As I ruminate on the adventures Ruth’s archives document I feel a yearning to connect to my younger, more able-bodied, less educated self. I long to experience once again lovely stretches of time when activities such as of going out, alone or with others, to identify wildflowers the only mission aside from eating a picnic lunch in a wooded grove, perhaps near a running stream.

An archive of process materials is housed at University of Denver, Penrose Library, Special Collections.

Process materials for Wildflower Identification
Process materials for Wildflower Identification

 

Wildflower Identification is out of print.

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Testudines – a Lovely and Amazing box

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Testudines is the order of reptile more commonly known as turtles, tortoises and terrapins. In addition to it being a great word (I have a fondness for multi-syllabic words with hard consonants in the middle), it is representative of a creature I was fascinated by as a child Alicia and turtle. I love this picture of me watching a snapping turtle in my aunt’s back yard.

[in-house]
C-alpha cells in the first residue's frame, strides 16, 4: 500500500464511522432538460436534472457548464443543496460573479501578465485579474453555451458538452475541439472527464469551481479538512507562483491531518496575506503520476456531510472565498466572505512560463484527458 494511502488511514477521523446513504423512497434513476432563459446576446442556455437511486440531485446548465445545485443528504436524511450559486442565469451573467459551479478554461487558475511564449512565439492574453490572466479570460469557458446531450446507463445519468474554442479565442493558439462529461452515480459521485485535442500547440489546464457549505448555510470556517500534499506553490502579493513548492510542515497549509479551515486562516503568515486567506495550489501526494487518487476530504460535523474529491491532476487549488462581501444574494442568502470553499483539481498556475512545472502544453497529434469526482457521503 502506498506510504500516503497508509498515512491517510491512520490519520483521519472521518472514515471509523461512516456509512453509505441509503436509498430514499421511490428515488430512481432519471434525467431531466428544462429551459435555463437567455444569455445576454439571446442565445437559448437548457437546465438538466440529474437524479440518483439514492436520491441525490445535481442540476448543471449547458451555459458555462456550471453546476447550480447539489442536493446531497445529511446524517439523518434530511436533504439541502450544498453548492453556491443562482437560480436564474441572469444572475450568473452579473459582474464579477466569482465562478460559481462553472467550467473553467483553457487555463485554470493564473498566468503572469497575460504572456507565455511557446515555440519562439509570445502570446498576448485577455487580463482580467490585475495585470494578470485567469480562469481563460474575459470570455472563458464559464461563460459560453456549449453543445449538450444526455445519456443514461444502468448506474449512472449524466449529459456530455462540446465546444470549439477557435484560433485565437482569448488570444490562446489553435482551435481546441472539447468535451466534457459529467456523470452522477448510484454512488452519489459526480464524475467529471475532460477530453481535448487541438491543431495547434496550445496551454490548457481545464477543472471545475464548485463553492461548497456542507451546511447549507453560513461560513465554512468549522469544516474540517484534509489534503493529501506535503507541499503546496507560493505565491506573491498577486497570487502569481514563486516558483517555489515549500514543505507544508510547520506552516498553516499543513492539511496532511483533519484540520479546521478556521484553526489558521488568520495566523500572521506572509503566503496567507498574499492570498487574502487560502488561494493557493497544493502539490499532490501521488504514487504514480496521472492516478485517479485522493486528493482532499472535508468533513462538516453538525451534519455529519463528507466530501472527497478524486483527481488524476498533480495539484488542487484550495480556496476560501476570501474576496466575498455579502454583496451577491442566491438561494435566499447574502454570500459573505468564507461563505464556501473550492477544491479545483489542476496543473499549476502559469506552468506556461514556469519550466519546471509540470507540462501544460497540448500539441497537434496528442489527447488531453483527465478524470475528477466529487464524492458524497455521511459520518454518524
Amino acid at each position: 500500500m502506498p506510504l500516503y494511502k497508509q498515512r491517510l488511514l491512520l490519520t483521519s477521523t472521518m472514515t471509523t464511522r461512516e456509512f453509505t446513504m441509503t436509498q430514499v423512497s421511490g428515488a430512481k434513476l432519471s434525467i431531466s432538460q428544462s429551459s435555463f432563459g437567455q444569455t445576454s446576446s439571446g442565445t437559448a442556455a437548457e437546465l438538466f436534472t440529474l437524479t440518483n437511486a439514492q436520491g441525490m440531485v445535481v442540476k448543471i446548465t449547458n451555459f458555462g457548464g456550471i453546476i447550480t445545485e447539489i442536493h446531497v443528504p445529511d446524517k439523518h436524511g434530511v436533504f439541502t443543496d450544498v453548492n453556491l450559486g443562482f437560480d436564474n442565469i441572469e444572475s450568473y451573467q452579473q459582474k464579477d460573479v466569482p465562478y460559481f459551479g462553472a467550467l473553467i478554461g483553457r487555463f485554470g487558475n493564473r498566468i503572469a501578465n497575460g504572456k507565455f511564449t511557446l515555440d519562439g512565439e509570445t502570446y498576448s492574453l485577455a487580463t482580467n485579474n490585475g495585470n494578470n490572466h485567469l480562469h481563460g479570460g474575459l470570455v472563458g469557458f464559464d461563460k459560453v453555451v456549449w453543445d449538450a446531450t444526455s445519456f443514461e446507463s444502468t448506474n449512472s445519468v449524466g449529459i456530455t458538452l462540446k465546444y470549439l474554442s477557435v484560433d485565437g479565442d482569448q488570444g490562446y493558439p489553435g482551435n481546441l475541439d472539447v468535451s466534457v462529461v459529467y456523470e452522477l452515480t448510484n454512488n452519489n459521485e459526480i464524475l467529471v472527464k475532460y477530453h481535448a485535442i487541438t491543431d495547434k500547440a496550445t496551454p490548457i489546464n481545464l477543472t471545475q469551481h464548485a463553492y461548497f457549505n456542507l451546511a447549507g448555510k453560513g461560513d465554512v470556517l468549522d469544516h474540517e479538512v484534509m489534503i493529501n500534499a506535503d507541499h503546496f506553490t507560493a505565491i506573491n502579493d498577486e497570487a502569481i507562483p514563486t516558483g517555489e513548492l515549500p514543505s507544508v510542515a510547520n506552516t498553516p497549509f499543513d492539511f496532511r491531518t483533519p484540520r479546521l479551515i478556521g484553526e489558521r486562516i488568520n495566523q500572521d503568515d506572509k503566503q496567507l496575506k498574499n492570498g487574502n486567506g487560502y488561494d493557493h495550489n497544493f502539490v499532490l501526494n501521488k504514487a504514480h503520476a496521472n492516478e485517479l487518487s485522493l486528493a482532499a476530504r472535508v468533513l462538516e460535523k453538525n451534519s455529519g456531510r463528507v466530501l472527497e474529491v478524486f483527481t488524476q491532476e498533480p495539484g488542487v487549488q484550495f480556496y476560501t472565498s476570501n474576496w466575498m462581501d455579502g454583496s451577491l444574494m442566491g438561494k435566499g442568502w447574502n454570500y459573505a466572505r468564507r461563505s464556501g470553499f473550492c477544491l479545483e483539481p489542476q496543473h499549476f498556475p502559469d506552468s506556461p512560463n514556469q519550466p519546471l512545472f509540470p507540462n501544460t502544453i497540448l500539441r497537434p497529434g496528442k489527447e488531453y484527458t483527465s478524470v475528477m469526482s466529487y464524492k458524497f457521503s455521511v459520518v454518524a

Turtles appear in my dreams often; I rejoice when they do as I then wake refreshed and excited to face the day. 

Testudines are some of the most ancient reptiles alive. The ones my aunt kept in the back yard for a time were most likely snapping turtles, big, slow and a little big scary because of the hissing sound they made. They seemed to spend more time napping then snapping and feeding them was not nearly as exciting as feeding the snakes was.

 

I’ve been working on an assemblage with specimens from Ruth’s archives – Testudines Box. This box assemblage is the 3rd I’ve made using hardwood boxes that measure 12x6x7, two of the four corners curved rather than square.The two previous are Lepideptura Box and Bird Box.

L&A Lepideptura boxL&A Bird Box

To combat what I call ‘analysis paralysis’ when working with such a wealth of materials, I tend to develop a set of parameters for each series. For these boxes the parameters are:

 

1) specimen(s) from Ruth’s collection

2) photograph(s) of the lovely and amazing young women Ruth photographed

3) magnifying lens(es)

4) reproduction(s) of Ruth’s handwriting from her journals or teaching lessons

5) reproduction(s) of published materials used in her teaching

 

Testudines Box includes the shell of a Red Slider turtle along with the skull and jawbone of another Red Slider (this placed in a wooden box and magnified).

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These artifacts are arranged in front of a color scan reproduction of the same turtle shell overlaid with mica.